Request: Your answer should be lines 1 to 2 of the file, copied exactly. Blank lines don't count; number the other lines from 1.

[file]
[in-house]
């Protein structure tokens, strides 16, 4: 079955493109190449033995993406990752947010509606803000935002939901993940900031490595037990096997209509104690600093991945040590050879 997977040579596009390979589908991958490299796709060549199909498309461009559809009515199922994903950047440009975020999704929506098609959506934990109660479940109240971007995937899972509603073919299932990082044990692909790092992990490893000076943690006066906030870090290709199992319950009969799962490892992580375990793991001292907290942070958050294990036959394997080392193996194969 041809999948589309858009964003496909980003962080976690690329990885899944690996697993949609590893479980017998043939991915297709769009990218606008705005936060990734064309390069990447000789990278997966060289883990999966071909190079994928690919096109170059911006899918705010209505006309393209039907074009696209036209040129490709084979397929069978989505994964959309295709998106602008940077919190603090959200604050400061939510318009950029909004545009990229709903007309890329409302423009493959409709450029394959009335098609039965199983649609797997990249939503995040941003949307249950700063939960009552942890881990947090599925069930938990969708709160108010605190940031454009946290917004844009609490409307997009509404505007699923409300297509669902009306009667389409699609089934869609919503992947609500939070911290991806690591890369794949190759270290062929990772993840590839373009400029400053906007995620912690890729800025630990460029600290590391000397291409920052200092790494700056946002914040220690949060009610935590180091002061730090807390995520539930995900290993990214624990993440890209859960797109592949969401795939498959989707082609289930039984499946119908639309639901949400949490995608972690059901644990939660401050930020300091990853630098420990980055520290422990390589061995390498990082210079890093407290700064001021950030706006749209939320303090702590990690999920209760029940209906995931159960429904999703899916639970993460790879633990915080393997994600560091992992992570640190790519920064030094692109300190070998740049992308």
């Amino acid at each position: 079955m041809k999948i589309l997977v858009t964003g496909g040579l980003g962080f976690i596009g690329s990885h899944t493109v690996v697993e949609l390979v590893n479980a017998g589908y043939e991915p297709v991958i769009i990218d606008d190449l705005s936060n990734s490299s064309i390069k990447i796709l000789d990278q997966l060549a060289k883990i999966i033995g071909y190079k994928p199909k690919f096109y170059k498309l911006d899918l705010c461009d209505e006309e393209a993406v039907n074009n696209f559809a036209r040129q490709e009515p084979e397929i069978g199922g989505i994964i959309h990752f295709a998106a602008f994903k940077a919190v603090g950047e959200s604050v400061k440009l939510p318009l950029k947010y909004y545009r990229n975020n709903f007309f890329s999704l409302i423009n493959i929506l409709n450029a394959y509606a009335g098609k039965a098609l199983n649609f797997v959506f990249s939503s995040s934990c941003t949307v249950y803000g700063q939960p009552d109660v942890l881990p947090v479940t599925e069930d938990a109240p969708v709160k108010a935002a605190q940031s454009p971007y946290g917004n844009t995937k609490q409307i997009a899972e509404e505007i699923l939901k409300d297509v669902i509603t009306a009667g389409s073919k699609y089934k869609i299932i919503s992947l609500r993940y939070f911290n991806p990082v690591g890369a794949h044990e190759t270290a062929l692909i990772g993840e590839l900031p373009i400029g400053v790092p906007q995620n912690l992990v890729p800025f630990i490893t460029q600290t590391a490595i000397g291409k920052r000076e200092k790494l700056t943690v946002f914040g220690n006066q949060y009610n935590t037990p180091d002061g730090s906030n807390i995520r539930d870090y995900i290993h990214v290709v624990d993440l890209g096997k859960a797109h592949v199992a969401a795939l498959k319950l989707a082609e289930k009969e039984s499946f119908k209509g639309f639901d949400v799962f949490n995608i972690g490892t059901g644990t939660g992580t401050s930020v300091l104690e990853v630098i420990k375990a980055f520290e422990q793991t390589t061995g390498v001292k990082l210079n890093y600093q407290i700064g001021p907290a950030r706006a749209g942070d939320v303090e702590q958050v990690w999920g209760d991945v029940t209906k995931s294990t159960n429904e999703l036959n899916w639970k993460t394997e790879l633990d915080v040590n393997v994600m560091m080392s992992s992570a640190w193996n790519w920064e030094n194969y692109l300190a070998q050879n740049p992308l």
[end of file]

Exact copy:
[in-house]
């Protein structure tokens, strides 16, 4: 079955493109190449033995993406990752947010509606803000935002939901993940900031490595037990096997209509104690600093991945040590050879 997977040579596009390979589908991958490299796709060549199909498309461009559809009515199922994903950047440009975020999704929506098609959506934990109660479940109240971007995937899972509603073919299932990082044990692909790092992990490893000076943690006066906030870090290709199992319950009969799962490892992580375990793991001292907290942070958050294990036959394997080392193996194969 041809999948589309858009964003496909980003962080976690690329990885899944690996697993949609590893479980017998043939991915297709769009990218606008705005936060990734064309390069990447000789990278997966060289883990999966071909190079994928690919096109170059911006899918705010209505006309393209039907074009696209036209040129490709084979397929069978989505994964959309295709998106602008940077919190603090959200604050400061939510318009950029909004545009990229709903007309890329409302423009493959409709450029394959009335098609039965199983649609797997990249939503995040941003949307249950700063939960009552942890881990947090599925069930938990969708709160108010605190940031454009946290917004844009609490409307997009509404505007699923409300297509669902009306009667389409699609089934869609919503992947609500939070911290991806690591890369794949190759270290062929990772993840590839373009400029400053906007995620912690890729800025630990460029600290590391000397291409920052200092790494700056946002914040220690949060009610935590180091002061730090807390995520539930995900290993990214624990993440890209859960797109592949969401795939498959989707082609289930039984499946119908639309639901949400949490995608972690059901644990939660401050930020300091990853630098420990980055520290422990390589061995390498990082210079890093407290700064001021950030706006749209939320303090702590990690999920209760029940209906995931159960429904999703899916639970993460790879633990915080393997994600560091992992992570640190790519920064030094692109300190070998740049992308």